Payne v. United States, 778 F. Supp. 804 (D. Vt. 1991)

US District Court for the District of Vermont - 778 F. Supp. 804 (D. Vt. 1991)
November 21, 1991

778 F. Supp. 804 (1991)

A. Joyce PAYNE
A. Joyce PAYNE.

No. 89-110.

United States District Court, D. Vermont.

November 21, 1991.

*805 Robert A. Gensburg, Gensburg Axelrod & Adler, St. Johnsbury, Vt., for plaintiff.

Scott Harris, Tax Div., U.S. Dept. of Justice and Christopher B. Baril, Asst. U.S. Atty., Rutland, Vt., for defendant.

COFFRIN, Senior District Judge.

In 1986, the Internal Revenue Service levied on Payne's bank accounts in partial satisfaction of unpaid 1982 federal income taxes. Payne commenced this action to recover the seized funds, and the Internal Revenue Service counterclaimed to reduce the assessment to judgment and moved for summary judgment. We find Payne's 1982 income was not exempt from federal income taxation and grant the government's summary judgment motion.


In 1982, taxpayer Payne's late husband earned $75,780.00 while working for the Panama Canal Commission ("PCC") in the Republic of Panama. The Paynes reported these wages as gross income on their 1982 federal tax return but excluded the entire amount from their taxable income, claiming the Panama Canal Treaty of 1977 exempted it from taxation. The Internal Revenue Service ("IRS") processed the return and issued a refund.

On March 10, 1986, the IRS made a $106,672.88 assessment against the Paynes for unpaid 1981 and 1982 taxes. Of this amount, $24,457.00 in back taxes and $9,477.90 in interest related to the 1982 tax year. When Payne did not pay the assessment, the IRS, on February 19, 1987, levied on Payne's bank account and received $32,630.49 which partially satisfied the total Payne allegedly owed.

*806 In 1987, Payne brought suit in this court to recover the funds. She maintained the wages her husband had earned with the PCC were tax-exempt and also attacked the procedure the IRS had used to levy on her bank accounts for the 1981 taxes. The IRS conceded it had acted improperly with respect to the 1981 taxes and we granted summary judgment in Payne's favor on that portion of her claim. Since we based our decision on the IRS' failure to follow proper procedure, we did not, at that time, resolve the question of whether Mr. Payne's PCC wages were exempt from taxation. Later, we dismissed Payne's 1982 tax year claim without prejudice because she had not initially sought a refund from the IRS, as required.

Having exhausted her administrative remedies, Payne filed this action in April 1989. She maintains her late husband's 1982 wages were exempt from federal income taxation and seeks a refund of the levied funds, plus interest. The United States counterclaimed to reduce the assessment to judgment and moved for summary judgment. This summary judgment motion is now before the court.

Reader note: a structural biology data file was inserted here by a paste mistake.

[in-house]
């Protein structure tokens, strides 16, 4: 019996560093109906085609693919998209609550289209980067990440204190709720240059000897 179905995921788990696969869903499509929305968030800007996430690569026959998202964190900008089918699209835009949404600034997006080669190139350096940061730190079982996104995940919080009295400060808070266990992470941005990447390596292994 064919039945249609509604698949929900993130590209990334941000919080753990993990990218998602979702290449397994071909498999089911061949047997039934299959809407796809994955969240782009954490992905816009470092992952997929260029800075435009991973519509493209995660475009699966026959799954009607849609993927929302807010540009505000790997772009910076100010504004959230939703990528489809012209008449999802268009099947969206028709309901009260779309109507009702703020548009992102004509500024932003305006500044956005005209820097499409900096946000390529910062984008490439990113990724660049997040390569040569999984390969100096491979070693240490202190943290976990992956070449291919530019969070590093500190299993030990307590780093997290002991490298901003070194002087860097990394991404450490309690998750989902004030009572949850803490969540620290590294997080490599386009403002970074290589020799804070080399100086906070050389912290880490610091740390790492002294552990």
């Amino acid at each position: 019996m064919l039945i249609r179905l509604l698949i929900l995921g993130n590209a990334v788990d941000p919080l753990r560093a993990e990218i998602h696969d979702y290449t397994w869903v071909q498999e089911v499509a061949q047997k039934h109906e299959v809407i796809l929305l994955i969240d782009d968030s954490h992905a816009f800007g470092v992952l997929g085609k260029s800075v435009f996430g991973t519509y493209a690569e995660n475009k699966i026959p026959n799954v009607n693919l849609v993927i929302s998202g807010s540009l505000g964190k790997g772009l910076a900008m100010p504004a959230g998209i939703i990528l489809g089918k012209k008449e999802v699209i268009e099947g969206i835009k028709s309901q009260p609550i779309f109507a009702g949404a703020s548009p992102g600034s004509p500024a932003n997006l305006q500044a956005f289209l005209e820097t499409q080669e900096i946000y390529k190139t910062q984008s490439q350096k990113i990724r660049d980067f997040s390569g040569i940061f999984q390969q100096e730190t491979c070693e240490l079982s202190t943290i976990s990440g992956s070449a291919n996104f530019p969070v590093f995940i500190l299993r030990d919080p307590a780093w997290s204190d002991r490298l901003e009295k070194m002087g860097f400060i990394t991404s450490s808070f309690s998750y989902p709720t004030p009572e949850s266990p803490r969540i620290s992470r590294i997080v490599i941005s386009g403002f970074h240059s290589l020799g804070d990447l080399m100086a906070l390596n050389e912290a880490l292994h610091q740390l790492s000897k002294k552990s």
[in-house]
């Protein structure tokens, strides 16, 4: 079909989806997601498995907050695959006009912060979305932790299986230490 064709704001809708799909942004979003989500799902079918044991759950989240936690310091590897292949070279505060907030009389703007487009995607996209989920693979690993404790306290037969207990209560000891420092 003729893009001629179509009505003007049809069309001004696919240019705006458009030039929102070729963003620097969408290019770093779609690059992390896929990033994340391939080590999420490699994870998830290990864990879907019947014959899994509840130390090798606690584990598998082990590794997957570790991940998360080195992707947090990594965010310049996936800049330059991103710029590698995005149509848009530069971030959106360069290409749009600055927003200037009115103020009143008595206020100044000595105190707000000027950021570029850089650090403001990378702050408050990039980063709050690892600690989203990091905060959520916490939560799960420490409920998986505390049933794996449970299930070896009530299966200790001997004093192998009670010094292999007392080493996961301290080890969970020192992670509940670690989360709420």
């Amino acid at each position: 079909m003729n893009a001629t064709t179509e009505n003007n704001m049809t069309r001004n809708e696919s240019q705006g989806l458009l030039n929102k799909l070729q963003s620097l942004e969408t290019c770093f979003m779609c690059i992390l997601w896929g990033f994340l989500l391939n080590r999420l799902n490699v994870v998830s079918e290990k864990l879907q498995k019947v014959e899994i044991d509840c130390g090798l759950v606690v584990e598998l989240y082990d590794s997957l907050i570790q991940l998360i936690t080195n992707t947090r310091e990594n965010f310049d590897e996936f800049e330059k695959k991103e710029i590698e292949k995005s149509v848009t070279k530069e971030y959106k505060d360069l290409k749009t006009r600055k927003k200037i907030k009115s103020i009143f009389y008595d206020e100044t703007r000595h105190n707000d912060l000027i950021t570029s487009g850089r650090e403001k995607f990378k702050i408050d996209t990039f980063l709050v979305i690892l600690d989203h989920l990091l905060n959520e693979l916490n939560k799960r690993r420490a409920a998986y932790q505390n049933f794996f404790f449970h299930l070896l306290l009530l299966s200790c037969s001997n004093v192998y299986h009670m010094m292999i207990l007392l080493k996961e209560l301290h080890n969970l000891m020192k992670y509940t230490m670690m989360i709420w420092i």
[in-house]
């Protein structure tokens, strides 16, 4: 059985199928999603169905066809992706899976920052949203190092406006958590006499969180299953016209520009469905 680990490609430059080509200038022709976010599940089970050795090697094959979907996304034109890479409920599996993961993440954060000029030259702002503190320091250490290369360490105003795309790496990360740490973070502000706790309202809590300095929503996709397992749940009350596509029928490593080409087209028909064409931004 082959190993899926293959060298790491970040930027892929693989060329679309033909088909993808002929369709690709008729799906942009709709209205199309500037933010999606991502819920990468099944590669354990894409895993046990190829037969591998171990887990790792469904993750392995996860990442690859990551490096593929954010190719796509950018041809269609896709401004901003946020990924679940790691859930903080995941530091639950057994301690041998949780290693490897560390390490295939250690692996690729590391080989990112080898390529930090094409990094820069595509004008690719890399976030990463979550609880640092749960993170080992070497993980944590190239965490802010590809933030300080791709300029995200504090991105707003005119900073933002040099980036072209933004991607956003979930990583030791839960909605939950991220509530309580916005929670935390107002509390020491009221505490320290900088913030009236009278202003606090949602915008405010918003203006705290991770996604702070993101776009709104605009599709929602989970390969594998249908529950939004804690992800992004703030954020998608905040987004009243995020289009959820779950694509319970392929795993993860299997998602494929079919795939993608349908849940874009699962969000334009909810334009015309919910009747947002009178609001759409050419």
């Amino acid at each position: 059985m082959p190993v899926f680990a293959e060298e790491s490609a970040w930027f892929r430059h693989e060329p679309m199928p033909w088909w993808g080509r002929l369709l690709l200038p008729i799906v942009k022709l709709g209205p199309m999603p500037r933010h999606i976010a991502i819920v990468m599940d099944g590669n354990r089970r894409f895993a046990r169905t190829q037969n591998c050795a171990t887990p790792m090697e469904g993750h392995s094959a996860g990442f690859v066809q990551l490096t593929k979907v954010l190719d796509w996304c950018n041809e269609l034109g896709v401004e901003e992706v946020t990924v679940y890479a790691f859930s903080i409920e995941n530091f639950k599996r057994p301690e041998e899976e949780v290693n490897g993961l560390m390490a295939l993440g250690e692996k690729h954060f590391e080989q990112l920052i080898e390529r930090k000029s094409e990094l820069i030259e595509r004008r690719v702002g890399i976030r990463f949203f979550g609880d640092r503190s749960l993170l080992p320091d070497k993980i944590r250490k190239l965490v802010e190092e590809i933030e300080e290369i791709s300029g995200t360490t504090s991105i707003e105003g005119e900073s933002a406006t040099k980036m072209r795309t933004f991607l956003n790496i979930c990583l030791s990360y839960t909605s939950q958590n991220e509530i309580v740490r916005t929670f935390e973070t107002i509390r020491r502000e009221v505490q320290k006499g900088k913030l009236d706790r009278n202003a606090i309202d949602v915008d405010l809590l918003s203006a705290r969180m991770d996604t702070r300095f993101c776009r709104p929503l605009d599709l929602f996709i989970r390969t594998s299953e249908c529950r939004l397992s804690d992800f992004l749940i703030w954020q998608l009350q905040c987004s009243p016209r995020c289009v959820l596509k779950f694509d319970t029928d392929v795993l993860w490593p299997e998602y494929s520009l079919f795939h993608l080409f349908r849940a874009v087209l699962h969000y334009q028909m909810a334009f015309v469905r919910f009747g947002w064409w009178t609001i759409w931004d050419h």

I. Jurisdiction

This is a civil action against the United States for the recovery of an internal revenue tax alleged to have been erroneously or illegally assessed or collected. We have original jurisdiction over such matters under 28 U.S.C. Section 1346(a) (1).

II. Issues

Since 1987, when Payne first brought suit in this court, she has raised three different arguments to support her claim that she is not liable for any taxes on her husband's 1982 wages. First, she argued the Panama Canal Treaty of 1977 exempted the earnings from federal income taxes. Second, she argued she did not sign the 1982 federal income tax return and is therefore not liable for taxes due, if any. Finally, she argued 26 U.S.C. Section 911 exempted her husband's wages from federal income taxes.

Following the Supreme Court's decision in O'Connor v. United States, 479 U.S. 27, 107 S. Ct. 347, 93 L. Ed. 2d 206 (1986), it is clear the Panama Canal Treaty does not exempt from federal income taxation wages paid to PCC employees who are United States citizens. At oral argument in this matter Payne conceded the applicability of O'Connor to the facts of her case. In her papers, Payne has also admitted she signed the joint 1982 return and is therefore liable for any taxes due. Plaintiff's Memorandum of Law in Opposition to Government's Motion for Summary Judgment at 1. Thus, Payne's sole remaining argument is that 26 U.S.C. Section 911 exempted Mr. Payne's 1982 wages from federal income taxation.

III. Standard of Review